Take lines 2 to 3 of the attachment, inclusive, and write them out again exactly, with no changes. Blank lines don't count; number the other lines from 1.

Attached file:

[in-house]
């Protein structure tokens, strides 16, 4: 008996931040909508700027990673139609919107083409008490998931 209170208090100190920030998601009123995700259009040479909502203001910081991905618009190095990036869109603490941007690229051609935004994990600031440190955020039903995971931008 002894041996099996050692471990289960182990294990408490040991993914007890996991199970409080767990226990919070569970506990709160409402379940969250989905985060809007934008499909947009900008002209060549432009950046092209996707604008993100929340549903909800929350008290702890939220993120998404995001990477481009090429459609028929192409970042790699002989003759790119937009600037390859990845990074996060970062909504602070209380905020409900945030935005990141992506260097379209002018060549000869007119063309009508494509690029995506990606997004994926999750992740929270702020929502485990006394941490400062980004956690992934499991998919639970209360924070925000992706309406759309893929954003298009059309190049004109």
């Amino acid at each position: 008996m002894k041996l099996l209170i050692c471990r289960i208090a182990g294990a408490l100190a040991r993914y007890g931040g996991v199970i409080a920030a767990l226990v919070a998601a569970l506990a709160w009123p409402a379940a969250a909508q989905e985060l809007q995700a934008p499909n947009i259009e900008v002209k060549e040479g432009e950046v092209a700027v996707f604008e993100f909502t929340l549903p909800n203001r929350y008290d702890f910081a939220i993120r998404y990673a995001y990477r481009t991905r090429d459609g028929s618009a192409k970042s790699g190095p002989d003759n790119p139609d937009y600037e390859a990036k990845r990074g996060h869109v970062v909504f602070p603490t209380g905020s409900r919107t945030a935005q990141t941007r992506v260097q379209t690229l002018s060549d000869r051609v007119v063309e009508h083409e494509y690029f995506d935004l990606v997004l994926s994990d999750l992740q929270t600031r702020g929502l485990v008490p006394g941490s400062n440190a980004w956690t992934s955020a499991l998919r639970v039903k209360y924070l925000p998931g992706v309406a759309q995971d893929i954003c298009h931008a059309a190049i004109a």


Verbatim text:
């Protein structure tokens, strides 16, 4: 008996931040909508700027990673139609919107083409008490998931 209170208090100190920030998601009123995700259009040479909502203001910081991905618009190095990036869109603490941007690229051609935004994990600031440190955020039903995971931008 002894041996099996050692471990289960182990294990408490040991993914007890996991199970409080767990226990919070569970506990709160409402379940969250989905985060809007934008499909947009900008002209060549432009950046092209996707604008993100929340549903909800929350008290702890939220993120998404995001990477481009090429459609028929192409970042790699002989003759790119937009600037390859990845990074996060970062909504602070209380905020409900945030935005990141992506260097379209002018060549000869007119063309009508494509690029995506990606997004994926999750992740929270702020929502485990006394941490400062980004956690992934499991998919639970209360924070925000992706309406759309893929954003298009059309190049004109």
């Amino acid at each position: 008996m002894k041996l099996l209170i050692c471990r289960i208090a182990g294990a408490l100190a040991r993914y007890g931040g996991v199970i409080a920030a767990l226990v919070a998601a569970l506990a709160w009123p409402a379940a969250a909508q989905e985060l809007q995700a934008p499909n947009i259009e900008v002209k060549e040479g432009e950046v092209a700027v996707f604008e993100f909502t929340l549903p909800n203001r929350y008290d702890f910081a939220i993120r998404y990673a995001y990477r481009t991905r090429d459609g028929s618009a192409k970042s790699g190095p002989d003759n790119p139609d937009y600037e390859a990036k990845r990074g996060h869109v970062v909504f602070p603490t209380g905020s409900r919107t945030a935005q990141t941007r992506v260097q379209t690229l002018s060549d000869r051609v007119v063309e009508h083409e494509y690029f995506d935004l990606v997004l994926s994990d999750l992740q929270t600031r702020g929502l485990v008490p006394g941490s400062n440190a980004w956690t992934s955020a499991l998919r639970v039903k209360y924070l925000p998931g992706v309406a759309q995971d893929i954003c298009h931008a059309a190049i004109a």